Furui's IPR Model Correction and Its Application in Horizontal Well

0 downloads 7 Views 4MB Size Report
Aug 8, 2012 - Cresting Control & Inflow Control Device Installation ... Control Device (ICD) so that production from each zone is designed according to its ...
SPE 162944 Furui’s IPR Model Correction and its Application in Horizontal Well Cresting Control & Inflow Control Device Installation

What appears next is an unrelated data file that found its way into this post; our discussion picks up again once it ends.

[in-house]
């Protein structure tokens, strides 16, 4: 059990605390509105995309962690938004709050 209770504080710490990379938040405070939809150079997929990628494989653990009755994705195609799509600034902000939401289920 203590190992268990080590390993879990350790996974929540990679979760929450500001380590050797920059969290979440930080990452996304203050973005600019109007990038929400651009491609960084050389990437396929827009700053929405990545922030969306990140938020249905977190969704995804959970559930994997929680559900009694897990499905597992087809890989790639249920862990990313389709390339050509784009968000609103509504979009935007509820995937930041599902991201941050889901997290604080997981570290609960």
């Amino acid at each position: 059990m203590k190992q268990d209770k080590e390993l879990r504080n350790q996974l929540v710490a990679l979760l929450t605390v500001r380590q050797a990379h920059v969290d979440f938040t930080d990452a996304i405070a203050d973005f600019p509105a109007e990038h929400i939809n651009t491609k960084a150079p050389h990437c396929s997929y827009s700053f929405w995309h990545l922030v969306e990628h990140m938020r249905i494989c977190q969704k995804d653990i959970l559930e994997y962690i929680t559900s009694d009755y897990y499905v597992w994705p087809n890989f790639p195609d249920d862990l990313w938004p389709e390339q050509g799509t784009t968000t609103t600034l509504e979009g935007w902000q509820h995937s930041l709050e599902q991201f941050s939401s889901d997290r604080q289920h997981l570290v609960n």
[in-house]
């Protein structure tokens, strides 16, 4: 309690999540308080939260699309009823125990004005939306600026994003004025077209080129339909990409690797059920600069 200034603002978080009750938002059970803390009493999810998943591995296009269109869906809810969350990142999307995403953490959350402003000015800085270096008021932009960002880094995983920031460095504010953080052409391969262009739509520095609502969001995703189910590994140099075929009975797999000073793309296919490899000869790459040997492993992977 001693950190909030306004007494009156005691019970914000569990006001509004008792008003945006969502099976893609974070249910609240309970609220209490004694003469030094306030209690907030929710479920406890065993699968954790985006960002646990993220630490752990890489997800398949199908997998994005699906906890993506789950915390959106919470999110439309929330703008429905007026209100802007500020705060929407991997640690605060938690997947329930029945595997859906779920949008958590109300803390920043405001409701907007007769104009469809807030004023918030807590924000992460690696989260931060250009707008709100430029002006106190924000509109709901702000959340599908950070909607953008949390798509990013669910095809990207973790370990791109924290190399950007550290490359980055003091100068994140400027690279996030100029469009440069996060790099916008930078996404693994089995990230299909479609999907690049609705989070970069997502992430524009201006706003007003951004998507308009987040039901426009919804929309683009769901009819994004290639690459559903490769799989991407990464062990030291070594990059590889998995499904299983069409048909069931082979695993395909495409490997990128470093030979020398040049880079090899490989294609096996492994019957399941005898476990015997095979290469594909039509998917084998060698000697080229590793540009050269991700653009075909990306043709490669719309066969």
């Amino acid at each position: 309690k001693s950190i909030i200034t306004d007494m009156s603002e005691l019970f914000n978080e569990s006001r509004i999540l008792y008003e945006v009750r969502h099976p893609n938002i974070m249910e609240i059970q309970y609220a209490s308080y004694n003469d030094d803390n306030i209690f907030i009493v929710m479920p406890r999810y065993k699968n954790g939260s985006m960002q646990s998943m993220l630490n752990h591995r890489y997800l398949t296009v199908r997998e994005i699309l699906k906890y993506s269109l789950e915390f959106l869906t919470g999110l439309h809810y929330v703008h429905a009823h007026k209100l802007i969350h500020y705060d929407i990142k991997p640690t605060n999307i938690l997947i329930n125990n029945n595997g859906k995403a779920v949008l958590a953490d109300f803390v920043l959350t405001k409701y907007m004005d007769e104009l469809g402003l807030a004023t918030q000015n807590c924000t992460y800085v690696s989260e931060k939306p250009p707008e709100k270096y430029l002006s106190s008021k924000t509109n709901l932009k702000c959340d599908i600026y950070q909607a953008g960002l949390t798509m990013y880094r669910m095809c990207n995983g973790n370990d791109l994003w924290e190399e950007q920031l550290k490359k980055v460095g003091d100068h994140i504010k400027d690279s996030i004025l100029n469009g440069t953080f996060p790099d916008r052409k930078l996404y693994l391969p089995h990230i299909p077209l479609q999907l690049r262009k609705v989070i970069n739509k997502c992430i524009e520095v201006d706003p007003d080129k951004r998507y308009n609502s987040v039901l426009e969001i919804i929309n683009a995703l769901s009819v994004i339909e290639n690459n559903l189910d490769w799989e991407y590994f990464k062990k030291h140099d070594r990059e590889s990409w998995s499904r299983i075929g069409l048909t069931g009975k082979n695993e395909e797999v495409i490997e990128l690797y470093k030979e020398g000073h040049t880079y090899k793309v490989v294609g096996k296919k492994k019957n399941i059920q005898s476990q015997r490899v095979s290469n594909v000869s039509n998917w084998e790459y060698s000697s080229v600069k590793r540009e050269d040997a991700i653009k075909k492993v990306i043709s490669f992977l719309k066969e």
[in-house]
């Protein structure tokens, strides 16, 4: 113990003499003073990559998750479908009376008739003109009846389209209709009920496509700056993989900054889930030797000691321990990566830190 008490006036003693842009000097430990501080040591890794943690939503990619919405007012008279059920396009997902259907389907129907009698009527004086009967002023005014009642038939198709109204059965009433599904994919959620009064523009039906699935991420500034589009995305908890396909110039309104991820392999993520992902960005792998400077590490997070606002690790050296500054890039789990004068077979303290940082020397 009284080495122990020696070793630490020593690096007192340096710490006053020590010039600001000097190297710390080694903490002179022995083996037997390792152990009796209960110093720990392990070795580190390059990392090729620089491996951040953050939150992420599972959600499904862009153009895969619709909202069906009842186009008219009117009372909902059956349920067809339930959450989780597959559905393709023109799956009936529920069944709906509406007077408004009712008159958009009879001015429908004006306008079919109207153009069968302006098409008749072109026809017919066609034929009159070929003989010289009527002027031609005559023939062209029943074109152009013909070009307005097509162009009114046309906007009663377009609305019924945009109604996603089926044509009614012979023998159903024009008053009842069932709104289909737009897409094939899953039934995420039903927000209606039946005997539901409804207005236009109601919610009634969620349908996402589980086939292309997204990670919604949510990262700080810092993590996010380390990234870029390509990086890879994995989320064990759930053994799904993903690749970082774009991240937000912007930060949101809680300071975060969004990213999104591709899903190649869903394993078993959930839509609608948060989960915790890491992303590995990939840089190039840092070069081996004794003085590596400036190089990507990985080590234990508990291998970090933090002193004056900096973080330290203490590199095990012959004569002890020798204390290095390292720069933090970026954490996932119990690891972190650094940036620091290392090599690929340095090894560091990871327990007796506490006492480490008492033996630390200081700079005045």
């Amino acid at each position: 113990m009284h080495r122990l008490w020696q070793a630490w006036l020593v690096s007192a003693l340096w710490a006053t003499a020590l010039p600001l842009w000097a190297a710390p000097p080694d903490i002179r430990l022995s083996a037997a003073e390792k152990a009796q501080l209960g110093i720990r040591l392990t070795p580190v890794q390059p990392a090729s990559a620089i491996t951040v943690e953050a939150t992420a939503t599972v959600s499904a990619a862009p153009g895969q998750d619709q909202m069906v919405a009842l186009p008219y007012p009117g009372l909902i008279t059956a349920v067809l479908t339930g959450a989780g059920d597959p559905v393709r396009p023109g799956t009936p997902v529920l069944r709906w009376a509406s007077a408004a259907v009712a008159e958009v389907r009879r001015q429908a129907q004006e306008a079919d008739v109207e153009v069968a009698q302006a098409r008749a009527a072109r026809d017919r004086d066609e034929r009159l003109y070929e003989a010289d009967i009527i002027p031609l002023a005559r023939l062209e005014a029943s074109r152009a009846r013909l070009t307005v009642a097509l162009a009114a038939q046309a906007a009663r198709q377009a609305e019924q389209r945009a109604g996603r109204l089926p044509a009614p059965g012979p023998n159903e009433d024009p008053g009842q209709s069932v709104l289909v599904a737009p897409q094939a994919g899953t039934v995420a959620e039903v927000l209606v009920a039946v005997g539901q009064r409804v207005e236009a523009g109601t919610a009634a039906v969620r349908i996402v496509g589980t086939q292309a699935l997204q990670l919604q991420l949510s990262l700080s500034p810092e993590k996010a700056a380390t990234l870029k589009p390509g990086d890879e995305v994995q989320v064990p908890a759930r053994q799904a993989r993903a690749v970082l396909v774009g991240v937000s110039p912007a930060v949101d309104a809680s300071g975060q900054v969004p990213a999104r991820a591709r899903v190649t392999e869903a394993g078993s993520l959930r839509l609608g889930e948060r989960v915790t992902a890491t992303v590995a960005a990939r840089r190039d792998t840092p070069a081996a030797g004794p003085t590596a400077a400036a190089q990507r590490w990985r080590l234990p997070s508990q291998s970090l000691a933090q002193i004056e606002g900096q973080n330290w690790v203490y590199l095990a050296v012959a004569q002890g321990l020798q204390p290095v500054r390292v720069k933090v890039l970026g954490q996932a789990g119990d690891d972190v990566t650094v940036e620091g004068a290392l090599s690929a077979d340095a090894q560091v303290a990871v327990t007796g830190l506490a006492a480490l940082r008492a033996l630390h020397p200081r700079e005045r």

Kareem Lateef, A. SPE* (King Fahd University of Petroleum and Minerals) & Omeke James Emeka, SPE. ! Copyright 2012, Society of Petroleum Engineers This paper was prepared for presentation at the Nigeria Annual International Conference and Exhibition held in Abuja, Nigeria, 6–8 August 2012. This paper was selected for presentation by an SPE program committee following review of information contained in an abstract submitted by the author(s). Contents of the paper have not been reviewed by the Society of Petroleum Engineers and are subject to correction by the author(s). The material does not necessarily reflect any position of the Society of Petroleum Engineers, its officers, or members. Electronic reproduction, distribution, or storage of any part of this paper without the written consent of the Society of Petroleum Engineers is prohibited. Permission to reproduce in print is restricted to an abstract of not more than 300 words; illustrations may not be copied. The abstract must contain conspicuous acknowledgment of SPE copyright.